On the other hand, examples of the need for silence abound. In Oliver Sacks's book The Man Who Mistook his Wife for a Hat (1985), for instance, a music professor, having lost recognition of people and things, lives in a world of music. Sacks chooses not to tell him what his condition is. In another case, a man has lost his memory and has aged a great deal, but still believes himself to be young. Here, Sacks attempts to force the man to recognize the truth by holding up a mirror to the man's face. The man recoils, and so does Sacks, from the cruelty of his act.

Finally, there is silence for the good. The hands of a woman who has been blind since birth have atrophied through disuse because everyone has waited on her hand and foot. Sacks asks that the nurses, rather than feed her, place the food so that the woman can reach for it herself. She is not told that this is being done, there is no informed consent. It is done. Finally, impatient, she reaches for the food herself. A year and a half later, she has become a locally well known sculptress.

The philosophical issues involved in these choices are brilliantly clarified in Sissela Bok's twin masterpieces, Moral Choice in Public and Private Life (1978) and Secrets: On the Ethics of Concealment and Revelation (1983). Verbal silence has its parallels in a visual world, which we can discover in John Berger's remarkable Ways of Seeing (1972). In an age of mechanical reproduction of the visual image, the choice of what is to be reproduced raises all the same questions: what to reveal or hide, communicate or leave alone. As with the spoken word, the choices have full potential for good and evil.

In my own practice of psychiatry, the choice between words and silence is crystallized in psychoanalysis. Psychoanalysis began with the impossible injunction, "Say everything that comes to mind." Of course, we cannot; neither patient nor analyst can or must. The choices that each makes, about what to say and what to be silent about, achieve a degree of freedom only in the course of a long, uncertain relationship in which two human beings strive to know each other and themselves.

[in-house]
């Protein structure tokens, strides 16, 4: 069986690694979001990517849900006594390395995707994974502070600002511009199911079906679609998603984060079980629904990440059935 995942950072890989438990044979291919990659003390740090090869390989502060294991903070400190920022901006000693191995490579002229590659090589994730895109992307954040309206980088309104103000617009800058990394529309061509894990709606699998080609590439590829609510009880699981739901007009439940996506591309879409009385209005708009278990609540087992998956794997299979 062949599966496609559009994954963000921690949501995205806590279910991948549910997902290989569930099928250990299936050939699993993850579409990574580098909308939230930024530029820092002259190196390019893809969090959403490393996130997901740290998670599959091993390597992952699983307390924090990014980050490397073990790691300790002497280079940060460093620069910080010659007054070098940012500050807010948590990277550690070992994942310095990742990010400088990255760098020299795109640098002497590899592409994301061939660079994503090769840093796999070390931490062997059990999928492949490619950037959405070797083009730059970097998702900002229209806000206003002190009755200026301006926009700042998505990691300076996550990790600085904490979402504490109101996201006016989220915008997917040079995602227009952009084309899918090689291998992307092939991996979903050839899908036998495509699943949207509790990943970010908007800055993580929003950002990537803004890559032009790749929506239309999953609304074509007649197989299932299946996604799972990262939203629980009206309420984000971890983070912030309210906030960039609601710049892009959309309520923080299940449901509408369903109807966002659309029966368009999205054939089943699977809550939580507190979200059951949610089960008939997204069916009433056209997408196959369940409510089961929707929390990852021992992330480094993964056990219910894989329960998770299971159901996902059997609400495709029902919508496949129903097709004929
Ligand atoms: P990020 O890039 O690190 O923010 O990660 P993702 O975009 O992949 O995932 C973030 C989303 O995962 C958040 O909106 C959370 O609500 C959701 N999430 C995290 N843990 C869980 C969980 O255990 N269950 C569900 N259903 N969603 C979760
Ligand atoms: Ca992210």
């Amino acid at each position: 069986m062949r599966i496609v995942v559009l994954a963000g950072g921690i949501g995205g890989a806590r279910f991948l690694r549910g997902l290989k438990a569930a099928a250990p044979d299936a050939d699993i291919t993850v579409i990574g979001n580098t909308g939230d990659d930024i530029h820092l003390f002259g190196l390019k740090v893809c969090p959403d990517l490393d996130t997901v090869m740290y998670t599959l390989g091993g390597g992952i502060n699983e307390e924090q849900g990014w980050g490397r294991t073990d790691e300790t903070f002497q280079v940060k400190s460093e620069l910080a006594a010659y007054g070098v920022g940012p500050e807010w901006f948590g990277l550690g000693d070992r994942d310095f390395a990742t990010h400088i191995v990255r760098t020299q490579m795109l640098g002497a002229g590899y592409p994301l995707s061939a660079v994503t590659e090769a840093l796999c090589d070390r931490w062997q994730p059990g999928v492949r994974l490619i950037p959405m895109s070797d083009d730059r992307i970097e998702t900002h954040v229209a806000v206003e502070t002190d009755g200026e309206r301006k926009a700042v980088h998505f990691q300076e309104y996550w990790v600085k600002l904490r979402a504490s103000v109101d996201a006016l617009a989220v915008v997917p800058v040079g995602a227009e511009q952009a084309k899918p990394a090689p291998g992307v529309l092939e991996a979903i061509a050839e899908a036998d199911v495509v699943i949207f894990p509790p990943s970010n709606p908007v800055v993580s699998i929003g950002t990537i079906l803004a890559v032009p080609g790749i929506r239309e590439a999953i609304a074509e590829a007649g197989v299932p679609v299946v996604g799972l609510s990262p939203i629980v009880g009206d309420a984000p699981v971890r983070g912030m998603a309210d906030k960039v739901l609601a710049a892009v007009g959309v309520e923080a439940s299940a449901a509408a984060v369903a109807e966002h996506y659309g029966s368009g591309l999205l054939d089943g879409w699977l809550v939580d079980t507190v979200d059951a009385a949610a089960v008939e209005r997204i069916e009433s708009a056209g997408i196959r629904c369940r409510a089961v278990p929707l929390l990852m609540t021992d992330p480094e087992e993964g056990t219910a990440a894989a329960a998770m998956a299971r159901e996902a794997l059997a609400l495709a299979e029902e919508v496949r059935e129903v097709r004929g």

When understood in this way, as in Arnold Modell's Psychoanalysis in a New Context (1984), psychoanalysis joins other traditions and disciplines concerned with the choice of when to speak and when to be silent. These choices cannot be made in a vacuum without recourse to the wisdom and the symbols of art, philosophy, poetry and religion. Alienated from these traditions, from the ancient dance of truth clothed in symbol and silence, psycho analysis cannot achieve wisdom or grace.

Harold Bursztajn, '76, is co-director of the Harvard Medical School Program in Psychiatry and Law at the Massachusetts Mental Health Center; consults to the department of psychiatry at Mt. Auburn Hospital, and is in private practice in Cambridge, MA. A version of this manuscript was presented at the 150th anniversary of Mt. Auburn Hospital at the invitation of Don R. Lipsitt, MD. The author is grateful for helpful readings of this article by Drs. Howard A. Corwin and A. Stone Freedberg, and Merloyd Luddington and Tori Alexander.